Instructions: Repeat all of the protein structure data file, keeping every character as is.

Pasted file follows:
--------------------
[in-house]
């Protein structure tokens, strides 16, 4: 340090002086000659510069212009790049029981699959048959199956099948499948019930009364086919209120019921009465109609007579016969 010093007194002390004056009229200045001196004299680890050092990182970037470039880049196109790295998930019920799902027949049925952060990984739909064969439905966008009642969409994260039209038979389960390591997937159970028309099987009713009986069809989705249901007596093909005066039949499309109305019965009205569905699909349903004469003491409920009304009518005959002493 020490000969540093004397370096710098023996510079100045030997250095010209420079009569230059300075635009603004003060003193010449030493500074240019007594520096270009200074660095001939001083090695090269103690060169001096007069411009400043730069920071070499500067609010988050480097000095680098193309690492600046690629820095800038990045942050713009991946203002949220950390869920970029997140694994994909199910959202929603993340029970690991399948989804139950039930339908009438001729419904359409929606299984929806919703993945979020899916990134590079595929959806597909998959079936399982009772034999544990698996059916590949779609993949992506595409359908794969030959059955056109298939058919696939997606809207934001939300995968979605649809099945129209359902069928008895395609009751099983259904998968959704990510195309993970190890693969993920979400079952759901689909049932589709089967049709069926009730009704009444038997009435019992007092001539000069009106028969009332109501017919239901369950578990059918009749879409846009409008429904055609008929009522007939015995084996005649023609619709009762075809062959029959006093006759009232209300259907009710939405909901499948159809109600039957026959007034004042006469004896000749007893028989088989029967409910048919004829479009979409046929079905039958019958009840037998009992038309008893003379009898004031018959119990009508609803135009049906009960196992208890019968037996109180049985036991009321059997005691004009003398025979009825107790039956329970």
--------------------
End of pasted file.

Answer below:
[in-house]
């Protein structure tokens, strides 16, 4: 340090002086000659510069212009790049029981699959048959199956099948499948019930009364086919209120019921009465109609007579016969 010093007194002390004056009229200045001196004299680890050092990182970037470039880049196109790295998930019920799902027949049925952060990984739909064969439905966008009642969409994260039209038979389960390591997937159970028309099987009713009986069809989705249901007596093909005066039949499309109305019965009205569905699909349903004469003491409920009304009518005959002493 020490000969540093004397370096710098023996510079100045030997250095010209420079009569230059300075635009603004003060003193010449030493500074240019007594520096270009200074660095001939001083090695090269103690060169001096007069411009400043730069920071070499500067609010988050480097000095680098193309690492600046690629820095800038990045942050713009991946203002949220950390869920970029997140694994994909199910959202929603993340029970690991399948989804139950039930339908009438001729419904359409929606299984929806919703993945979020899916990134590079595929959806597909998959079936399982009772034999544990698996059916590949779609993949992506595409359908794969030959059955056109298939058919696939997606809207934001939300995968979605649809099945129209359902069928008895395609009751099983259904998968959704990510195309993970190890693969993920979400079952759901689909049932589709089967049709069926009730009704009444038997009435019992007092001539000069009106028969009332109501017919239901369950578990059918009749879409846009409008429904055609008929009522007939015995084996005649023609619709009762075809062959029959006093006759009232209300259907009710939405909901499948159809109600039957026959007034004042006469004896000749007893028989088989029967409910048919004829479009979409046929079905039958019958009840037998009992038309008893003379009898004031018959119990009508609803135009049906009960196992208890019968037996109180049985036991009321059997005691004009003398025979009825107790039956329970």